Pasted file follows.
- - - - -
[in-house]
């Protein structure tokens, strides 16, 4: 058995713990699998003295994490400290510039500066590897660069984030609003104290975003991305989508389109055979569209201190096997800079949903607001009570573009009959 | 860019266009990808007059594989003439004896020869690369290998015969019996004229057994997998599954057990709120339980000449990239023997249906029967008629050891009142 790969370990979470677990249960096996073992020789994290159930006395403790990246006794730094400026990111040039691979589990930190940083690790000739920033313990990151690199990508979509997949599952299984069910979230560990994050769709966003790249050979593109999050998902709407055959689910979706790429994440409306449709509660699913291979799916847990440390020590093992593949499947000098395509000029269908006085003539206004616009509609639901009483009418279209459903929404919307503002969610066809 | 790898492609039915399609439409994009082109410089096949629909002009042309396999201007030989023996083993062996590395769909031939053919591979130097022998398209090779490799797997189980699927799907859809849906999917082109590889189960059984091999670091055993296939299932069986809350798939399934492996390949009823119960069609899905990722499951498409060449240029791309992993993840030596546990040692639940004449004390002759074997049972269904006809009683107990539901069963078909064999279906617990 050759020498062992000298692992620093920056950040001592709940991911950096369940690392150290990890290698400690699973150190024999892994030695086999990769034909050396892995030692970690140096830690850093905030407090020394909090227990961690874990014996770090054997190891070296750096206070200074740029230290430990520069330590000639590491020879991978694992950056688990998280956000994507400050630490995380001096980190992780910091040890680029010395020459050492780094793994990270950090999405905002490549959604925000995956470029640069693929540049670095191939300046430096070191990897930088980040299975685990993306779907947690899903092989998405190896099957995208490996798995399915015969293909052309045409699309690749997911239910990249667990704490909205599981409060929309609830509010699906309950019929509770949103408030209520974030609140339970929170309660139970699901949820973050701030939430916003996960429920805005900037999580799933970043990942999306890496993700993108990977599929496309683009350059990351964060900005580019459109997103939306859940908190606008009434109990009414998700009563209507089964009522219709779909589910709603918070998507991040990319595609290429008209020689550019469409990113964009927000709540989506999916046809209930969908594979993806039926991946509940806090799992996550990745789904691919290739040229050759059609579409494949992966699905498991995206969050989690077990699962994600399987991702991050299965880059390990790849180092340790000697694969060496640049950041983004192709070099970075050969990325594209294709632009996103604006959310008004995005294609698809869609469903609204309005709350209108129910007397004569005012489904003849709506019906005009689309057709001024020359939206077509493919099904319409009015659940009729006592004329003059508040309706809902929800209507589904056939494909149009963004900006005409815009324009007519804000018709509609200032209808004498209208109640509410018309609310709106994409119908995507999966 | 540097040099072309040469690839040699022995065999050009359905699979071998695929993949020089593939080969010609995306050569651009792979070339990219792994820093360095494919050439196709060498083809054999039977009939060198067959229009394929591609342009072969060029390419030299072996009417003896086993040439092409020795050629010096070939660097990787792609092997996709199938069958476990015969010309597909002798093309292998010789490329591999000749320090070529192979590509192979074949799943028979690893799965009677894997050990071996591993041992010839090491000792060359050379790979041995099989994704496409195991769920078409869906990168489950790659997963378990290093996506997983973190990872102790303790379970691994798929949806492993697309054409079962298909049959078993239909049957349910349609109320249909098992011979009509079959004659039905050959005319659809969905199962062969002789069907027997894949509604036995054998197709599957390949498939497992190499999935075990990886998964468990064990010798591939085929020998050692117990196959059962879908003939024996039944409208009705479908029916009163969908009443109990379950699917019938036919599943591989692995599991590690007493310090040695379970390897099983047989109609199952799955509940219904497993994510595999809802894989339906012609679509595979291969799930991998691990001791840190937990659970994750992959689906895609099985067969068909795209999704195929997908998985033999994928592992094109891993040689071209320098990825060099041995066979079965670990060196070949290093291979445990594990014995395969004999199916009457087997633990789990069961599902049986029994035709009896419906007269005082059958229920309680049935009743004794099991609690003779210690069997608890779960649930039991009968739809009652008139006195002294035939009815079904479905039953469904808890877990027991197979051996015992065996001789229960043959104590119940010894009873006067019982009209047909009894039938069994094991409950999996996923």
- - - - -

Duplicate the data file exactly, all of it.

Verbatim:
[in-house]
């Protein structure tokens, strides 16, 4: 058995713990699998003295994490400290510039500066590897660069984030609003104290975003991305989508389109055979569209201190096997800079949903607001009570573009009959 | 860019266009990808007059594989003439004896020869690369290998015969019996004229057994997998599954057990709120339980000449990239023997249906029967008629050891009142 790969370990979470677990249960096996073992020789994290159930006395403790990246006794730094400026990111040039691979589990930190940083690790000739920033313990990151690199990508979509997949599952299984069910979230560990994050769709966003790249050979593109999050998902709407055959689910979706790429994440409306449709509660699913291979799916847990440390020590093992593949499947000098395509000029269908006085003539206004616009509609639901009483009418279209459903929404919307503002969610066809 | 790898492609039915399609439409994009082109410089096949629909002009042309396999201007030989023996083993062996590395769909031939053919591979130097022998398209090779490799797997189980699927799907859809849906999917082109590889189960059984091999670091055993296939299932069986809350798939399934492996390949009823119960069609899905990722499951498409060449240029791309992993993840030596546990040692639940004449004390002759074997049972269904006809009683107990539901069963078909064999279906617990 050759020498062992000298692992620093920056950040001592709940991911950096369940690392150290990890290698400690699973150190024999892994030695086999990769034909050396892995030692970690140096830690850093905030407090020394909090227990961690874990014996770090054997190891070296750096206070200074740029230290430990520069330590000639590491020879991978694992950056688990998280956000994507400050630490995380001096980190992780910091040890680029010395020459050492780094793994990270950090999405905002490549959604925000995956470029640069693929540049670095191939300046430096070191990897930088980040299975685990993306779907947690899903092989998405190896099957995208490996798995399915015969293909052309045409699309690749997911239910990249667990704490909205599981409060929309609830509010699906309950019929509770949103408030209520974030609140339970929170309660139970699901949820973050701030939430916003996960429920805005900037999580799933970043990942999306890496993700993108990977599929496309683009350059990351964060900005580019459109997103939306859940908190606008009434109990009414998700009563209507089964009522219709779909589910709603918070998507991040990319595609290429008209020689550019469409990113964009927000709540989506999916046809209930969908594979993806039926991946509940806090799992996550990745789904691919290739040229050759059609579409494949992966699905498991995206969050989690077990699962994600399987991702991050299965880059390990790849180092340790000697694969060496640049950041983004192709070099970075050969990325594209294709632009996103604006959310008004995005294609698809869609469903609204309005709350209108129910007397004569005012489904003849709506019906005009689309057709001024020359939206077509493919099904319409009015659940009729006592004329003059508040309706809902929800209507589904056939494909149009963004900006005409815009324009007519804000018709509609200032209808004498209208109640509410018309609310709106994409119908995507999966 | 540097040099072309040469690839040699022995065999050009359905699979071998695929993949020089593939080969010609995306050569651009792979070339990219792994820093360095494919050439196709060498083809054999039977009939060198067959229009394929591609342009072969060029390419030299072996009417003896086993040439092409020795050629010096070939660097990787792609092997996709199938069958476990015969010309597909002798093309292998010789490329591999000749320090070529192979590509192979074949799943028979690893799965009677894997050990071996591993041992010839090491000792060359050379790979041995099989994704496409195991769920078409869906990168489950790659997963378990290093996506997983973190990872102790303790379970691994798929949806492993697309054409079962298909049959078993239909049957349910349609109320249909098992011979009509079959004659039905050959005319659809969905199962062969002789069907027997894949509604036995054998197709599957390949498939497992190499999935075990990886998964468990064990010798591939085929020998050692117990196959059962879908003939024996039944409208009705479908029916009163969908009443109990379950699917019938036919599943591989692995599991590690007493310090040695379970390897099983047989109609199952799955509940219904497993994510595999809802894989339906012609679509595979291969799930991998691990001791840190937990659970994750992959689906895609099985067969068909795209999704195929997908998985033999994928592992094109891993040689071209320098990825060099041995066979079965670990060196070949290093291979445990594990014995395969004999199916009457087997633990789990069961599902049986029994035709009896419906007269005082059958229920309680049935009743004794099991609690003779210690069997608890779960649930039991009968739809009652008139006195002294035939009815079904479905039953469904808890877990027991197979051996015992065996001789229960043959104590119940010894009873006067019982009209047909009894039938069994094991409950999996996923």